I've wanted to ride my motorcycle home to Myrtle Beach, South Carolina for some years. I looked into ways of towing down during our annual Christmas visit, but none were feasible. With cold weather coming and now owning a touring motorcycle, I decided to ride down last week.
For once I got a break on the weather, Temperatures were already in the 50s when I left home so I didn't need electric gear. I hit the road at 4:40 hoping to beat Washington rush hour traffic. That was not to be. Even though I got to Frederick, Maryland at 6 AM, route 270 into Washington was already stop and go. Once I got to the Washington Beltway, though, things moved well. The rest of the ride was uneventful. I stayed on I 95 to Goldsboro, North Carolina, got off to have lunch at Wilber's, my favorite barbeque joint, then took Route 17 to Myrtle Beach. The only hitch was unanticipated traffic due to construction in Wilmington which caused my clutch hand--which is already weak from having been broken playing softball in grad school--to become very painful and numb.
It was nice having the bike at the beach and the weather was gorgeous.
It was a little cool at the beginning of the ride back, dipping into the mid 40s for a brief period of time, but was in the 60s by the time I hit Fayetteville, North Carolina.
This time I got off I 95 at Emporia, Virginia, and took Route 15 all the way through Virginia. The weather was gorgeous as was the foliage. I traced many Civil War campaigns and got to see some cute little towns like Orange and Culpepper. Much of the road was two lane so I did have to do 15-20 passes around slow traffic, but the RT handled it with aplomb. Again, though, I greatly underestimated the Washington area traffic. It was bumper to bumper from Warrenton to Point of Rocks, Maryland--and this on a Sunday evening.
I wanted to get home before dark to avoid riding in deer alley during the fall rut but that didn't work out so the last two hours were in the dark. Didn't see a deer, though.
The trip down and the one back are now my single longest rides ever: 570 down, 585 back with about twelve hours of seat time. But the RT showed how great it is for the long haul. I put up the windshield, turned on the cruise control, and could have ridden all day and deep into the night.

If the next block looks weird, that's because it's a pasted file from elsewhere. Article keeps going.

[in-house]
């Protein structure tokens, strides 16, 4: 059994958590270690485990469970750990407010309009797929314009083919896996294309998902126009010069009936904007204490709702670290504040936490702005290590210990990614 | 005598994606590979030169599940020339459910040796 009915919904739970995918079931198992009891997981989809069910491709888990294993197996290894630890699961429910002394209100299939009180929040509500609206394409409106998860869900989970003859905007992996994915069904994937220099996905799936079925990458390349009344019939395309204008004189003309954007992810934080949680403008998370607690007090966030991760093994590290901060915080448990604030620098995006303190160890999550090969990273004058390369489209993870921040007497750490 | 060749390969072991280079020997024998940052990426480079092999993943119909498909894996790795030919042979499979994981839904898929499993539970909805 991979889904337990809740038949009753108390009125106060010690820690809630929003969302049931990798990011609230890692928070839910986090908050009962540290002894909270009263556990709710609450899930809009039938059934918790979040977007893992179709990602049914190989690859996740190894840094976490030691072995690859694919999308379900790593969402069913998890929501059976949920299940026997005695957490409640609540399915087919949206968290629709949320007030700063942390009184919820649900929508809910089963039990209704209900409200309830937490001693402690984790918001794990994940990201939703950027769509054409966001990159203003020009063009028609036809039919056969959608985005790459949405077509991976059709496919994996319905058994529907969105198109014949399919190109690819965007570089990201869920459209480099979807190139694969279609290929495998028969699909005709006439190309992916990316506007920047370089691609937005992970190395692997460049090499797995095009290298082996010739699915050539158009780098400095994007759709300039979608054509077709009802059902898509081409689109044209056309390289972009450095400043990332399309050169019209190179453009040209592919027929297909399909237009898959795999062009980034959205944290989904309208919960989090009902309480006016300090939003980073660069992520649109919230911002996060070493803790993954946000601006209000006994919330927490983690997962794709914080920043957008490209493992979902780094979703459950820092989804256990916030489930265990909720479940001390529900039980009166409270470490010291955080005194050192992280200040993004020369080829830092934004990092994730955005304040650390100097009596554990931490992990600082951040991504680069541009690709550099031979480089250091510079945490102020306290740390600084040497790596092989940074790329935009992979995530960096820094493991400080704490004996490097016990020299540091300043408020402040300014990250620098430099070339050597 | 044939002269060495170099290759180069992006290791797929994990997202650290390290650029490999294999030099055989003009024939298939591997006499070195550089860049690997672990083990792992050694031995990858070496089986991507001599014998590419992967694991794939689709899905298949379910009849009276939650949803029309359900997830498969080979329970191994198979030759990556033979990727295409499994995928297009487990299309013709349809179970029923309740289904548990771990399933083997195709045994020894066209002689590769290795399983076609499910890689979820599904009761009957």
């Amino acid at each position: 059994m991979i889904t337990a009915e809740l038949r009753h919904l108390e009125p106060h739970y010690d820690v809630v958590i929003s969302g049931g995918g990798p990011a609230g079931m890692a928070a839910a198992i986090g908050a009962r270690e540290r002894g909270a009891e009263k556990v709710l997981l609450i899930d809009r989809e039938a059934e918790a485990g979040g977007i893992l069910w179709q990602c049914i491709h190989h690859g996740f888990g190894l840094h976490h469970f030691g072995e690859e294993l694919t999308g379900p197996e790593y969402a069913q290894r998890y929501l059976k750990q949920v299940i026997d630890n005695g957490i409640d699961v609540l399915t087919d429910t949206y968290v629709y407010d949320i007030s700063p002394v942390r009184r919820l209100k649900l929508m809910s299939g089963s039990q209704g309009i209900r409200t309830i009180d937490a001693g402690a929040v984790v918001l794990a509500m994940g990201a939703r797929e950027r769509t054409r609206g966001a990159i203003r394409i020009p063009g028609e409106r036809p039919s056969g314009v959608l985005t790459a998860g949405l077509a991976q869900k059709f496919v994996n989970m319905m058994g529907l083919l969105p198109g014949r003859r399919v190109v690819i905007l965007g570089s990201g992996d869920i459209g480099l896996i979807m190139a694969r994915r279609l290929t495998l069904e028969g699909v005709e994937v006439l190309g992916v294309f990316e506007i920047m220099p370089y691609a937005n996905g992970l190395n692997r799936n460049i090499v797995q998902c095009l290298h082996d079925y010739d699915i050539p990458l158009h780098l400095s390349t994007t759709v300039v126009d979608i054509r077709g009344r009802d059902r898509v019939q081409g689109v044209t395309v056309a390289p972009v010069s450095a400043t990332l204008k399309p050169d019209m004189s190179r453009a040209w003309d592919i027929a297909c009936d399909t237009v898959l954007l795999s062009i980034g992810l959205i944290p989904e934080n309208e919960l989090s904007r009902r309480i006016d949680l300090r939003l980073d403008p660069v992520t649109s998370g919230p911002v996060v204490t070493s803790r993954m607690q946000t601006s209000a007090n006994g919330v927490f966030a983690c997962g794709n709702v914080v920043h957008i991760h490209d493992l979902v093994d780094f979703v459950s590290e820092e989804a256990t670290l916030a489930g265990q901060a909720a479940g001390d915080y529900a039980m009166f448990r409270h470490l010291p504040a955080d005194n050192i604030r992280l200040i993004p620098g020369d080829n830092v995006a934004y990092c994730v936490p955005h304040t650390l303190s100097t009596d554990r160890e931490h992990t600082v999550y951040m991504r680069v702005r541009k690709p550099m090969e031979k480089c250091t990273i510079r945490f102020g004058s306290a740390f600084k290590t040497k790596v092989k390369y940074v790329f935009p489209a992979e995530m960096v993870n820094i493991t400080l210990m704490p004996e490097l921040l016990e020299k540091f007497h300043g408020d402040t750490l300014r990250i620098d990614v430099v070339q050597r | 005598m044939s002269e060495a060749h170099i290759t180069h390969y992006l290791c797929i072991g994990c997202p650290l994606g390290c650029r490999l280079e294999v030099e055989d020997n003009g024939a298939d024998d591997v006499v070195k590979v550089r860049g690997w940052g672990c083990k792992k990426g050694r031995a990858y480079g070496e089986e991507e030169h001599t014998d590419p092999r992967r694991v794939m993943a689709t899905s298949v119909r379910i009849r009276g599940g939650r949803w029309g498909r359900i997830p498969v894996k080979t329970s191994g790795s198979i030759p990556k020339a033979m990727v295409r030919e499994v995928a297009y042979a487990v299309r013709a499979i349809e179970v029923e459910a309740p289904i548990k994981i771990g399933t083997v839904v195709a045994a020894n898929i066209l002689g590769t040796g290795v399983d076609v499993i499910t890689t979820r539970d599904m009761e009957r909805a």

In the Beginning
Driving a car, your relationship with the road is like that with a friend. Bumps are softened. On a motorcycle, the relationship is much more intimate, like that with a lover. You feel every small bump and dip.
Me, November 2011
This is the unfolding story of motorcycling and me. While I'd toyed with the idea of riding for several years, I'd never thrown a leg over a motorcycle until I was 51. Then the time seemed right. My youngest kid had finished high school so I considered myself expendable. I'd just spent two years with every waking moment was consumed writing a book. With it completed, I again owned my life and was looking for a new obsession.
My driving force in life has always been pushing myself, taking on new challenges and mastering new skills. I thrive on exploring new places and always prefer to be outside with the wind on me as much as possible. So I gravitated to riding.
As I contemplated this big plunge, I made several assumptions. One was that riding a motorcycle would save money given that gasoline prices had just spiked. A second was that royalties from the book would pay for a motorcycle. But most of all, I assumed that having put in thousands of miles on road racing and mountain bicycles, and manual transmission cars for years, I'd pick up motorcycle riding easily.
These assumptions all turned out to be wrong. What I spent on motorcycling far exceeded any savings from higher gas mileage. I didn't sell enough books to cover the costs. And learning to ride was much, much more difficult than I expected. But it was also much more fulfilling. In life, I've always wanted to be where I'm not. And I'm rushing to get there.
In the few years since I began riding, I've fallen passionately in love with it. The average American motorcyclist rides 1800 miles per year. I did 16,000 my first year, 18,000 the second, and over 20,000 in the third. I've continued to average 15,000 to 16,000 miles per year even when I began writing a weekly column that eats up much of my Sundays. At night I often dream of squiggly lines on a map. Seriously.
When everything is clicking--I'm alone on a winding country road, I've got my "A" game, the music is in a groove--I sometimes forget the motorcycle is there and feel like I'm simply flying. If you don't want to take my word for it, trust Alton Brown.
Luckily, I live close to some fine riding, with twisty roads over mountain ridges, large state forests, miles of farmland (which often requires dodging Amish buggies), charming little towns (each different from all the others), and lots of historic sites. There's always somewhere new to see. (Here's a map of my favorite routes and road food). I particularly like combining riding with photography--one of my other passions.
When I began this blog I was riding a 2010 BMW R1200R. In BMW jargon, this bike was a "hexhead" (named because the engine cylinder covers are hexagonal). So these are the "Hexhead Diaries." I'll update them regularly with stories and pictures. Stay tuned!